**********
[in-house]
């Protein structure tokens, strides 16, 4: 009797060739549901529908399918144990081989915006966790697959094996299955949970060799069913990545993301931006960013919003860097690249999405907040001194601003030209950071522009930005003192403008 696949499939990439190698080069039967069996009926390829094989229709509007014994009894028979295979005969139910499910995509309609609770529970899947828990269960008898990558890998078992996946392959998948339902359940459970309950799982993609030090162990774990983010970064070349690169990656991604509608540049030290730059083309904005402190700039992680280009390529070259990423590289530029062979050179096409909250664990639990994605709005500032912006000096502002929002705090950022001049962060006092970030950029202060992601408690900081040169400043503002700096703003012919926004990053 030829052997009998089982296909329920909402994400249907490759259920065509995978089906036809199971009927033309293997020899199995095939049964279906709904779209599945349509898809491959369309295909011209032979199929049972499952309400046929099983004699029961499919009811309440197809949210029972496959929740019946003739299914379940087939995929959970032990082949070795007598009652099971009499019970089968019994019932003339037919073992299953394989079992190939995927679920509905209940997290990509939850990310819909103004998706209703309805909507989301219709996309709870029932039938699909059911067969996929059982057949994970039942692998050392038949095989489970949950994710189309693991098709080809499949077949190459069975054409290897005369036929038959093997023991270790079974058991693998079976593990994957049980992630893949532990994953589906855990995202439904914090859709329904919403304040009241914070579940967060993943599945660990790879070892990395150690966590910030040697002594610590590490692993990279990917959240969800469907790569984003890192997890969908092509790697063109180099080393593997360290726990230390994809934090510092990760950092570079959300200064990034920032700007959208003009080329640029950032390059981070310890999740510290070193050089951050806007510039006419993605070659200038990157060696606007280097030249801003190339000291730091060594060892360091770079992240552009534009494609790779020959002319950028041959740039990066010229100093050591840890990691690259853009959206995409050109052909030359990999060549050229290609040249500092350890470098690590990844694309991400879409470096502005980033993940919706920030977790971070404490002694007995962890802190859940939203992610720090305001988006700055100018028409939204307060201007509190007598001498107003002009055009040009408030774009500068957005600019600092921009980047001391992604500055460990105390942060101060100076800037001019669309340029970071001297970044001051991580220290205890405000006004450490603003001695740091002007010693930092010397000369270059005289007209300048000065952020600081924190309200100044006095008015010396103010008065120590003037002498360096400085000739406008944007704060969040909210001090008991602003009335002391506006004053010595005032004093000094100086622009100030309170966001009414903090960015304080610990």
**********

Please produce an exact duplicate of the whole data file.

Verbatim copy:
[in-house]
């Protein structure tokens, strides 16, 4: 009797060739549901529908399918144990081989915006966790697959094996299955949970060799069913990545993301931006960013919003860097690249999405907040001194601003030209950071522009930005003192403008 696949499939990439190698080069039967069996009926390829094989229709509007014994009894028979295979005969139910499910995509309609609770529970899947828990269960008898990558890998078992996946392959998948339902359940459970309950799982993609030090162990774990983010970064070349690169990656991604509608540049030290730059083309904005402190700039992680280009390529070259990423590289530029062979050179096409909250664990639990994605709005500032912006000096502002929002705090950022001049962060006092970030950029202060992601408690900081040169400043503002700096703003012919926004990053 030829052997009998089982296909329920909402994400249907490759259920065509995978089906036809199971009927033309293997020899199995095939049964279906709904779209599945349509898809491959369309295909011209032979199929049972499952309400046929099983004699029961499919009811309440197809949210029972496959929740019946003739299914379940087939995929959970032990082949070795007598009652099971009499019970089968019994019932003339037919073992299953394989079992190939995927679920509905209940997290990509939850990310819909103004998706209703309805909507989301219709996309709870029932039938699909059911067969996929059982057949994970039942692998050392038949095989489970949950994710189309693991098709080809499949077949190459069975054409290897005369036929038959093997023991270790079974058991693998079976593990994957049980992630893949532990994953589906855990995202439904914090859709329904919403304040009241914070579940967060993943599945660990790879070892990395150690966590910030040697002594610590590490692993990279990917959240969800469907790569984003890192997890969908092509790697063109180099080393593997360290726990230390994809934090510092990760950092570079959300200064990034920032700007959208003009080329640029950032390059981070310890999740510290070193050089951050806007510039006419993605070659200038990157060696606007280097030249801003190339000291730091060594060892360091770079992240552009534009494609790779020959002319950028041959740039990066010229100093050591840890990691690259853009959206995409050109052909030359990999060549050229290609040249500092350890470098690590990844694309991400879409470096502005980033993940919706920030977790971070404490002694007995962890802190859940939203992610720090305001988006700055100018028409939204307060201007509190007598001498107003002009055009040009408030774009500068957005600019600092921009980047001391992604500055460990105390942060101060100076800037001019669309340029970071001297970044001051991580220290205890405000006004450490603003001695740091002007010693930092010397000369270059005289007209300048000065952020600081924190309200100044006095008015010396103010008065120590003037002498360096400085000739406008944007704060969040909210001090008991602003009335002391506006004053010595005032004093000094100086622009100030309170966001009414903090960015304080610990």